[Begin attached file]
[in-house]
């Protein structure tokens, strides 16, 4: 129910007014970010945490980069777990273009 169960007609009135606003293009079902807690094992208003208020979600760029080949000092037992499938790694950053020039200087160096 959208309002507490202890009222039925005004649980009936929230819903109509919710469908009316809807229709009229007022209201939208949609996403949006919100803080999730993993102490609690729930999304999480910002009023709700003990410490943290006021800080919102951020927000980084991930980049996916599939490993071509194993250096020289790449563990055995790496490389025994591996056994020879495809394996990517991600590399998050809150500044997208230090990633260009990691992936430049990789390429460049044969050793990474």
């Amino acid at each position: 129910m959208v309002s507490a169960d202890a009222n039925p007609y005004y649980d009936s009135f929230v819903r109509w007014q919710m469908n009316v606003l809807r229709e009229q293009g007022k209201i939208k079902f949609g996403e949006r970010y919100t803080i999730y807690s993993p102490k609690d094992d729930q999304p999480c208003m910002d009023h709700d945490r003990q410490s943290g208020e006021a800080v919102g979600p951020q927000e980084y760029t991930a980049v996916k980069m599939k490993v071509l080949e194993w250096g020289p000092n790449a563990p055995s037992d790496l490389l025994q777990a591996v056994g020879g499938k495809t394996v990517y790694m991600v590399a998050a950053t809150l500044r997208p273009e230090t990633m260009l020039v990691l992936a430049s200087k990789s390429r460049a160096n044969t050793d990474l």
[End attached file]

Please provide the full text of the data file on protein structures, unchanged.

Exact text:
[in-house]
């Protein structure tokens, strides 16, 4: 129910007014970010945490980069777990273009 169960007609009135606003293009079902807690094992208003208020979600760029080949000092037992499938790694950053020039200087160096 959208309002507490202890009222039925005004649980009936929230819903109509919710469908009316809807229709009229007022209201939208949609996403949006919100803080999730993993102490609690729930999304999480910002009023709700003990410490943290006021800080919102951020927000980084991930980049996916599939490993071509194993250096020289790449563990055995790496490389025994591996056994020879495809394996990517991600590399998050809150500044997208230090990633260009990691992936430049990789390429460049044969050793990474």
């Amino acid at each position: 129910m959208v309002s507490a169960d202890a009222n039925p007609y005004y649980d009936s009135f929230v819903r109509w007014q919710m469908n009316v606003l809807r229709e009229q293009g007022k209201i939208k079902f949609g996403e949006r970010y919100t803080i999730y807690s993993p102490k609690d094992d729930q999304p999480c208003m910002d009023h709700d945490r003990q410490s943290g208020e006021a800080v919102g979600p951020q927000e980084y760029t991930a980049v996916k980069m599939k490993v071509l080949e194993w250096g020289p000092n790449a563990p055995s037992d790496l490389l025994q777990a591996v056994g020879g499938k495809t394996v990517y790694m991600v590399a998050a950053t809150l500044r997208p273009e230090t990633m260009l020039v990691l992936a430049s200087k990789s390429r460049a160096n044969t050793d990474l």